The current state of the electric vehicle market
Sales of electric vehicles continue to accelerate. Recent figures from the Society of Motor Manufacturers and Traders (SMMT) show 190,000 battery electric cars were sold in 2021 – 11.6% of the total sales. Up from 6.6% in 2020.
The Tesla Model 3 was the 2nd best-selling car in 2021 marking the first time an electric car has made it into the top 10. The Tesla Model 3 was also the top selling electric car.
This WhatCar? article also reports that 12,759 electric vans were sold in 2021. A 142% increase on 2020.
Whilst it is expected that this pattern of growth will continue into 2022, against a backdrop of disruption to the new car market due to the shortage of semi-conductors, there are concerns that interest could be dampened due to a number of factors including;
- cuts to the government’s electric grants – affecting both cars and vans
- continued limited and patchy investment in on-street chargers
- changes to plans for electric chargers to be compulsory in all commercial buildings with large car parks
But with the government’s target to ban the sale of new petrol and diesel by 2030 fast approaching, electric car growth looks set to only continue.
Is the insurance market ready for this shift to electric vehicles?
A shift towards electric is certainly underway. But how prepared is the insurance market for the rise in electric vehicles?
A quick search of the market suggests that more and more insurers are offering insurance for electric cars. Either as a standalone, separate tailored electric car insurance product, or covering electric vehicles under a standard car insurance policy.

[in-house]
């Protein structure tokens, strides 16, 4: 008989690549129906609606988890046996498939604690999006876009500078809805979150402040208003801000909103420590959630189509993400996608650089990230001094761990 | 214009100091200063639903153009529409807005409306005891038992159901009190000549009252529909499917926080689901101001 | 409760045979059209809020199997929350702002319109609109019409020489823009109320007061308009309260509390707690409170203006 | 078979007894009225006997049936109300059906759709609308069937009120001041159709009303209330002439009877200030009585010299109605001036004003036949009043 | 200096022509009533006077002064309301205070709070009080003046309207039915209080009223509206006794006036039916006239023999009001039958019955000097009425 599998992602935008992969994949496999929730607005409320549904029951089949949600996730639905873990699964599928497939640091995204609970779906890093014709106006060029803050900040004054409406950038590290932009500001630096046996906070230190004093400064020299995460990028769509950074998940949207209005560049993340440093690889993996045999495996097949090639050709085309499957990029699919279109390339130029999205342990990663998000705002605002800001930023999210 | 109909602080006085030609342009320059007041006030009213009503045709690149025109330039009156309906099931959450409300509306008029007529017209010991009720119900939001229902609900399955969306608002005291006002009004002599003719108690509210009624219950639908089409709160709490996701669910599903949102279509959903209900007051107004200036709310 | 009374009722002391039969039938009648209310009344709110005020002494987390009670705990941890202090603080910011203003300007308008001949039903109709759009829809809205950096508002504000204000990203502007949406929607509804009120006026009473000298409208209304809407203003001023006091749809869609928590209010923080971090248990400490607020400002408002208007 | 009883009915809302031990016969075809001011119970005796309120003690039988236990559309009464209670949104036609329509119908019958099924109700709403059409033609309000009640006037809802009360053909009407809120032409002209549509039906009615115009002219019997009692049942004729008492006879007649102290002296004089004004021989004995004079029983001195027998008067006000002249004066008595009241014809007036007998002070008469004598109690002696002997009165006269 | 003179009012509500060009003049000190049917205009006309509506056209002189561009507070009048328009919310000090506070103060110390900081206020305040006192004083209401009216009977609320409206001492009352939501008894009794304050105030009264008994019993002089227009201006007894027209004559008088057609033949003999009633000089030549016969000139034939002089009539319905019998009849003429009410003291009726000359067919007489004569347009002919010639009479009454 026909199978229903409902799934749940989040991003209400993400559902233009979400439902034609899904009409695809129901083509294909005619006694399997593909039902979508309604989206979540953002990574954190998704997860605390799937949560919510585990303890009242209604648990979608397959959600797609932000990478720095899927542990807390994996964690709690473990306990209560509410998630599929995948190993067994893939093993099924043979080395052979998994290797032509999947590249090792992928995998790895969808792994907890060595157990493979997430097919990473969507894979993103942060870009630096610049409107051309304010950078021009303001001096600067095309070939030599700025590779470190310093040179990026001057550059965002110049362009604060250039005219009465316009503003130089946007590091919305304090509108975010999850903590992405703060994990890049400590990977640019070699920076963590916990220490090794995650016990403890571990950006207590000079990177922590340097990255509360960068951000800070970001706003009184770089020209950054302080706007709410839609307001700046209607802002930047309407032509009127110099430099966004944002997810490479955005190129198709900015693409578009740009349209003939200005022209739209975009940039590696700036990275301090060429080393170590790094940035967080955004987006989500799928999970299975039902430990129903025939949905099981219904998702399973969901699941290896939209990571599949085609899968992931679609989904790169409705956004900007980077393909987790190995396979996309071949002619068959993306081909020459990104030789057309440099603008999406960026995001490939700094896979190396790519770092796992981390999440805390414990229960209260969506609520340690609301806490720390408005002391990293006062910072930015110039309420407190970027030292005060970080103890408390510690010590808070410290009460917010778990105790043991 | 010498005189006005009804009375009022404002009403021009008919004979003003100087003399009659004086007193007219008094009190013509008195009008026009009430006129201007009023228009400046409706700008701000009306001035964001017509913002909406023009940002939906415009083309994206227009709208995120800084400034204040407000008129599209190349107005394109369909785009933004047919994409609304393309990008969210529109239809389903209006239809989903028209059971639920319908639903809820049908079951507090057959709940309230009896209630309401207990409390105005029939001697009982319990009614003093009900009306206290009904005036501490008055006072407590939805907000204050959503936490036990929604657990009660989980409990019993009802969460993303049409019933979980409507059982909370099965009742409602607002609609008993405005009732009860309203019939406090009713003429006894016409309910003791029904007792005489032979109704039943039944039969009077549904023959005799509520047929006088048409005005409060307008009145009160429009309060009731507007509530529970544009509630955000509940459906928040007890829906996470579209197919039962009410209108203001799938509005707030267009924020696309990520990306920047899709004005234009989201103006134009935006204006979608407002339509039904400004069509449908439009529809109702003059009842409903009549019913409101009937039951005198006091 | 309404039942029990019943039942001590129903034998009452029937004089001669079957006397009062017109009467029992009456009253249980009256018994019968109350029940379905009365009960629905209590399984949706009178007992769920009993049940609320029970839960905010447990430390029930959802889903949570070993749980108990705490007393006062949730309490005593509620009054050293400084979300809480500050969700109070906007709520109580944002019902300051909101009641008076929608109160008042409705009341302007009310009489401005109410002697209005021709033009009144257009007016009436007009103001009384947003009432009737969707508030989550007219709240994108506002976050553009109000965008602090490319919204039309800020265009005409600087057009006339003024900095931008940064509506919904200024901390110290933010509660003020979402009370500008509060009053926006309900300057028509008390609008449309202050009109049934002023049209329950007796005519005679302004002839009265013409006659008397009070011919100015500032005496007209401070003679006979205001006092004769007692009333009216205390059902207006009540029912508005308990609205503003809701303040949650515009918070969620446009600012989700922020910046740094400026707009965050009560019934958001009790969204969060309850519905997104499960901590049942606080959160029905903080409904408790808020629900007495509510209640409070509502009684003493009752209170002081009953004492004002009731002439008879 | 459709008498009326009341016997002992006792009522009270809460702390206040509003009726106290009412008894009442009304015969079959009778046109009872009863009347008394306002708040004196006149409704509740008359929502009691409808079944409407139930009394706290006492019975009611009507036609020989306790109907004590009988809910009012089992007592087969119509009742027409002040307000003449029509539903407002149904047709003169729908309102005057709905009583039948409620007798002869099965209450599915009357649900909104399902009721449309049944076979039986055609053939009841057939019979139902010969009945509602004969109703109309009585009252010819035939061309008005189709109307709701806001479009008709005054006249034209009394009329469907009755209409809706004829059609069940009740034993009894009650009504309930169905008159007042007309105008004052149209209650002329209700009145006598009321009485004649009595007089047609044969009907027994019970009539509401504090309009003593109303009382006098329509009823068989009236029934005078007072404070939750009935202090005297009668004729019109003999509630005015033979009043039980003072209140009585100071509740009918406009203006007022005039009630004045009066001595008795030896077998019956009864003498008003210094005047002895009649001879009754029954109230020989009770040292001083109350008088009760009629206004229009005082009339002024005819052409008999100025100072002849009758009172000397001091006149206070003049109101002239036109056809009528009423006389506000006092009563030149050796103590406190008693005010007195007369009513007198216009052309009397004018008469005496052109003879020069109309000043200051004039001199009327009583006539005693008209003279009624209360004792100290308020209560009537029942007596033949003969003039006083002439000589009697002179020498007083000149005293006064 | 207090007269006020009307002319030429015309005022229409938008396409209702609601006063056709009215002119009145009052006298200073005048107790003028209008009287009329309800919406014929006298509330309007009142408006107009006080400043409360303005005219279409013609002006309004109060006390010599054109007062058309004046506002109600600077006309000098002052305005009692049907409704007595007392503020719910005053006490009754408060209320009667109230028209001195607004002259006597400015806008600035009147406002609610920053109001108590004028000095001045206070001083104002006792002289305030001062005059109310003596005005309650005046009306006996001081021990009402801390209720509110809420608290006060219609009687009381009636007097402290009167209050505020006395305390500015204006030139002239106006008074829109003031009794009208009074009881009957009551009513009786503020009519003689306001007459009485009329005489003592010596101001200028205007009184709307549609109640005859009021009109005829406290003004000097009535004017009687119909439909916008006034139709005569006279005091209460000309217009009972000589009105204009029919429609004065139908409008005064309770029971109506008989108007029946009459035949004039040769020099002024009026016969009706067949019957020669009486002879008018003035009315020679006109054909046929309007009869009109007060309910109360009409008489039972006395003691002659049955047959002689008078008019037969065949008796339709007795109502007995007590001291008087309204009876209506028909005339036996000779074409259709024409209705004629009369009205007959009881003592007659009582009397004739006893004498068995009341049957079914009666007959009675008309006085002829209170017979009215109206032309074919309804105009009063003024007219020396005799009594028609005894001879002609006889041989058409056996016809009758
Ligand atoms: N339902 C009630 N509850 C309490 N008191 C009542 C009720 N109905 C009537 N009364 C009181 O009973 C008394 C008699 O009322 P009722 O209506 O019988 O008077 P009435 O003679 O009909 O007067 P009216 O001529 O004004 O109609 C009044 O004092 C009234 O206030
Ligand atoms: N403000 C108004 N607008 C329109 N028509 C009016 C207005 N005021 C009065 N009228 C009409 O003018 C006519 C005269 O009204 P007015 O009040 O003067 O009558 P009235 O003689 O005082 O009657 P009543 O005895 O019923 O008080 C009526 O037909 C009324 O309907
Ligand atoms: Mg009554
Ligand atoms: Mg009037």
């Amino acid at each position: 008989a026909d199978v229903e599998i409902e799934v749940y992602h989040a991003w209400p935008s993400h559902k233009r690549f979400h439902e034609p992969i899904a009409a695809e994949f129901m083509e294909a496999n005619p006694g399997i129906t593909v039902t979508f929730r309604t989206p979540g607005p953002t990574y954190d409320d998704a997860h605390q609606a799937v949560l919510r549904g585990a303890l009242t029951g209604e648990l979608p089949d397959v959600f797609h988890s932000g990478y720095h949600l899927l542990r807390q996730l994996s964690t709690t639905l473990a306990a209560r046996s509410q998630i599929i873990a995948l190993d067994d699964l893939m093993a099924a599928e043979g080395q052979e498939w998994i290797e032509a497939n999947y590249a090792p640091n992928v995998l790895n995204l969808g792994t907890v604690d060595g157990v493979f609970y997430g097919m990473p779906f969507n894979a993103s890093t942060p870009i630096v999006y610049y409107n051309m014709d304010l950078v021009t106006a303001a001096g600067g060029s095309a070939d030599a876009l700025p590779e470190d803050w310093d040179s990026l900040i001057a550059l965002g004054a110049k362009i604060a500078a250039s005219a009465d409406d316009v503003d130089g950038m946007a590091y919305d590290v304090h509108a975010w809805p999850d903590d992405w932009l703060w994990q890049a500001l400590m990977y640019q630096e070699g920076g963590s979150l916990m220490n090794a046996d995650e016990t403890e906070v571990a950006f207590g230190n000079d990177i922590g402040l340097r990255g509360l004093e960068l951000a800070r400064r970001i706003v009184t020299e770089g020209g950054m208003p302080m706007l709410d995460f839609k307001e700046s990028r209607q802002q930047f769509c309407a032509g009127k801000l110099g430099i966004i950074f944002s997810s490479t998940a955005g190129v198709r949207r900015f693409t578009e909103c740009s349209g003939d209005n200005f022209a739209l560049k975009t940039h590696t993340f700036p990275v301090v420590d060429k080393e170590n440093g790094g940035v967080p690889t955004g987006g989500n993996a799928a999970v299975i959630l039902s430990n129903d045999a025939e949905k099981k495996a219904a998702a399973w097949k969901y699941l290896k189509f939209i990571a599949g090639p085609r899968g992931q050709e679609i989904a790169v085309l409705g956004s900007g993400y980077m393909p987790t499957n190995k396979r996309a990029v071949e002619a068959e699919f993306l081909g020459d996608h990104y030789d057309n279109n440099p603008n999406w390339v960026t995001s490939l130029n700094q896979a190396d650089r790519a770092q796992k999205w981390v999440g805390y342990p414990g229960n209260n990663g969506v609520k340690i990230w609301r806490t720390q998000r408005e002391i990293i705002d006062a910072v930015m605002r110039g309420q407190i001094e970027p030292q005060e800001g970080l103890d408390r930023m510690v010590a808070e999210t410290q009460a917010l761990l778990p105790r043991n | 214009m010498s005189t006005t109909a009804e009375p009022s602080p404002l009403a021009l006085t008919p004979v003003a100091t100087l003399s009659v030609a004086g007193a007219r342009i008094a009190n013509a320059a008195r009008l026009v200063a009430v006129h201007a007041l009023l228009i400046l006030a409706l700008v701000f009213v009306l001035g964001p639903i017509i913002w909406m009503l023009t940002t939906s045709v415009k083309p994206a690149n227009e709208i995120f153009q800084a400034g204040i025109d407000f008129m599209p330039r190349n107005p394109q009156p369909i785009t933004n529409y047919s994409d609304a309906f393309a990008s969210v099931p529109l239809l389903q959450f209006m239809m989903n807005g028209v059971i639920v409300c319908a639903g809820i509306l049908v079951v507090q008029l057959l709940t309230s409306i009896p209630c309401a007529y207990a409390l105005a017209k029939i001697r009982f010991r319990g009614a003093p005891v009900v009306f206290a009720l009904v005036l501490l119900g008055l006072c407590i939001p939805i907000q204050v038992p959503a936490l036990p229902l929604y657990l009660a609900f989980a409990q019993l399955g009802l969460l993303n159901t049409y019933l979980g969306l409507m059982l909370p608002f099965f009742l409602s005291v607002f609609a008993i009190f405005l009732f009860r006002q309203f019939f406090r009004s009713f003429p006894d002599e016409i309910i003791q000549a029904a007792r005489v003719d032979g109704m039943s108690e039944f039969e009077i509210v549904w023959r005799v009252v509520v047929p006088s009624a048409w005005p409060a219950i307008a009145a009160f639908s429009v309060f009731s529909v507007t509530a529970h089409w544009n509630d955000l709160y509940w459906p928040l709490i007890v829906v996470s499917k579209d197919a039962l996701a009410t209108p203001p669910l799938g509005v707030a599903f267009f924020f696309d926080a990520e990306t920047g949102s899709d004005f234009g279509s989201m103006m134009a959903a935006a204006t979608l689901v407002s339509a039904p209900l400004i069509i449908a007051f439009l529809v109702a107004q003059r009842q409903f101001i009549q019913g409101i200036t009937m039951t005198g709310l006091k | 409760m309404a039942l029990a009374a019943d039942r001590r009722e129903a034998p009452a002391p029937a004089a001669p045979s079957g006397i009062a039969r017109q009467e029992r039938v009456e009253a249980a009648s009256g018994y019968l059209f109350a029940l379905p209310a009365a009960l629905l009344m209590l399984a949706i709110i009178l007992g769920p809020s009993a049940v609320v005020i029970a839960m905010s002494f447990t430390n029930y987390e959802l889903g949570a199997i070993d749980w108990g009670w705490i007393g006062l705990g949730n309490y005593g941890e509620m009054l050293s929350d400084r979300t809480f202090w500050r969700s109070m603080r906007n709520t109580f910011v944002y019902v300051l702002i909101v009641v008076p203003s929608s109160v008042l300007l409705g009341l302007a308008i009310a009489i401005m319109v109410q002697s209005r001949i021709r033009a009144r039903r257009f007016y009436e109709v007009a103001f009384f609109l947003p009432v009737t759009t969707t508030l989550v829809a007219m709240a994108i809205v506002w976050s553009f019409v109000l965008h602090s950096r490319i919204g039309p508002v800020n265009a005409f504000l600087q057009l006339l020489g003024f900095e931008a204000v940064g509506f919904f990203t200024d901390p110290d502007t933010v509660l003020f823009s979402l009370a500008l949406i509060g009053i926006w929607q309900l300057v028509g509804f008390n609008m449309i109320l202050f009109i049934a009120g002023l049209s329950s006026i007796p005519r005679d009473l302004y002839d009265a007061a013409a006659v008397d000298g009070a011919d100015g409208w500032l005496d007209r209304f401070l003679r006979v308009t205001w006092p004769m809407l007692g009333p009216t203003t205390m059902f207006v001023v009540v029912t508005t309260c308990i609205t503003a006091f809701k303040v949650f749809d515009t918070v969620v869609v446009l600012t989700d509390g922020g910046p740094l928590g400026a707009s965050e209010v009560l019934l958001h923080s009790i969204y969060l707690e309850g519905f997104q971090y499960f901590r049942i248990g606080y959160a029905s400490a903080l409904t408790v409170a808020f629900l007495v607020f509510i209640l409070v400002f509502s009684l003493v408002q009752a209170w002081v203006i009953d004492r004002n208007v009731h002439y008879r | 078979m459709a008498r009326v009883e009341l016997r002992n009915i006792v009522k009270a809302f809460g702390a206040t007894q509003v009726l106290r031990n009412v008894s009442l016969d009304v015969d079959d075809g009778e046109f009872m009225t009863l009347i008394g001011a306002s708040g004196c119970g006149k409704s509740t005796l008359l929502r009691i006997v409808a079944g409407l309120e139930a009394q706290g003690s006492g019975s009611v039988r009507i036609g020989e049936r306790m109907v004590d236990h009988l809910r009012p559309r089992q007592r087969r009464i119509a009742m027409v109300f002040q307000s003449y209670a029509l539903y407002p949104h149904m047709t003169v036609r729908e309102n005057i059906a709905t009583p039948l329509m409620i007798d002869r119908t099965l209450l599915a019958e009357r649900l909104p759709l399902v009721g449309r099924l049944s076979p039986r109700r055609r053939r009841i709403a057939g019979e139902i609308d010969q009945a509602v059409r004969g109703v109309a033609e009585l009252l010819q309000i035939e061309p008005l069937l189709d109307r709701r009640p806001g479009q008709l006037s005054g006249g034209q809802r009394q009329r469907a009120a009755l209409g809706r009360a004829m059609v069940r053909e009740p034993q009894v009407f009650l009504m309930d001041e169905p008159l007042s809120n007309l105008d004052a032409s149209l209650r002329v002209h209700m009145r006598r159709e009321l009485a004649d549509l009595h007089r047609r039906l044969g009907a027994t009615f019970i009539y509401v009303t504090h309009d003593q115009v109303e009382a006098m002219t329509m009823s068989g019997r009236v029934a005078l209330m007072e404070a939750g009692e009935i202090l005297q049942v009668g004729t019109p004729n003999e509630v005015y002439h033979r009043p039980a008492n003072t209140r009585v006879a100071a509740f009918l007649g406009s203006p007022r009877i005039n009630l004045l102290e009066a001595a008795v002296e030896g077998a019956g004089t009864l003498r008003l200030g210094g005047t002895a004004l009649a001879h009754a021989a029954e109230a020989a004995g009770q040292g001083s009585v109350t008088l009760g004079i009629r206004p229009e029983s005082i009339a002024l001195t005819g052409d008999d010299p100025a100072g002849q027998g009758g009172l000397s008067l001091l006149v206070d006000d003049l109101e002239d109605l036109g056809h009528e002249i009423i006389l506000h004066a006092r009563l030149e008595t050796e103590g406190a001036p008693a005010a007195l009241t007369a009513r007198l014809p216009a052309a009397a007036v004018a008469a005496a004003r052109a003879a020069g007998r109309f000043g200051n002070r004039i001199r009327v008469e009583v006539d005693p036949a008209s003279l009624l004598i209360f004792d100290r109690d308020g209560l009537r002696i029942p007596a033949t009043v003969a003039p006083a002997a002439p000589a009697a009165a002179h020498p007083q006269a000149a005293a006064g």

Some key areas which insurers are having to consider are:
The issue of liability linked to charging
For example, if a member of the public trips over a cable whilst the car is being charged and injures themselves. Is this covered? Under what circumstances will the policy cover this and how much cover will be provided? This will all need to be defined by the policy and the insured will need to understand what is expected of them.
Whether the battery is owned or leased
This can impact the car’s market value, and where payments need to be made in the event of a claim. The insurer will need to ensure that they are informed by the insured about battery ownership upon taking out the policy and adjust cover accordingly.
The ability to offer equivalent electric or hybrid courtesy cars
Is there availability to meet potential demand? Insurers will also need to consider subsequent impact this can have on claims costs and factor this into premiums.
Costs of replacement parts can be higher for electric vehicles. Parts can also be harder to come by, and the number of electric car repairers remains limited. This needs to be factored into premiums as well as repair timeframes.
In many cases, premiums for electric car insurance policies will be higher than for petrol/diesel vehicles for these reasons. We may see this change over time as electric vehicle technology becomes more mainstream
New theft risks
Theft of charging cables is another risk insurers will need to account for within the policy and provide adequate cover for.
Insuring electric vehicles
It is certainly reassuring that the insurance market is adjusting to the growth of electric vehicles and that many mainstream insurers now provide an option for electric vehicle owners. As more of us drive electric vehicles and insurers gain more and more risk data, it wouldn’t be surprising if we may see further changes to the insurance market.
At Anthony Jones we work with a range of insurers so are well placed to be able to find a solution for your electric vehicle insurance. Whether you are looking to insure a fleet of vehicles, or a single private use vehicle we can work with you to get the right insurance for your needs. Contact us today.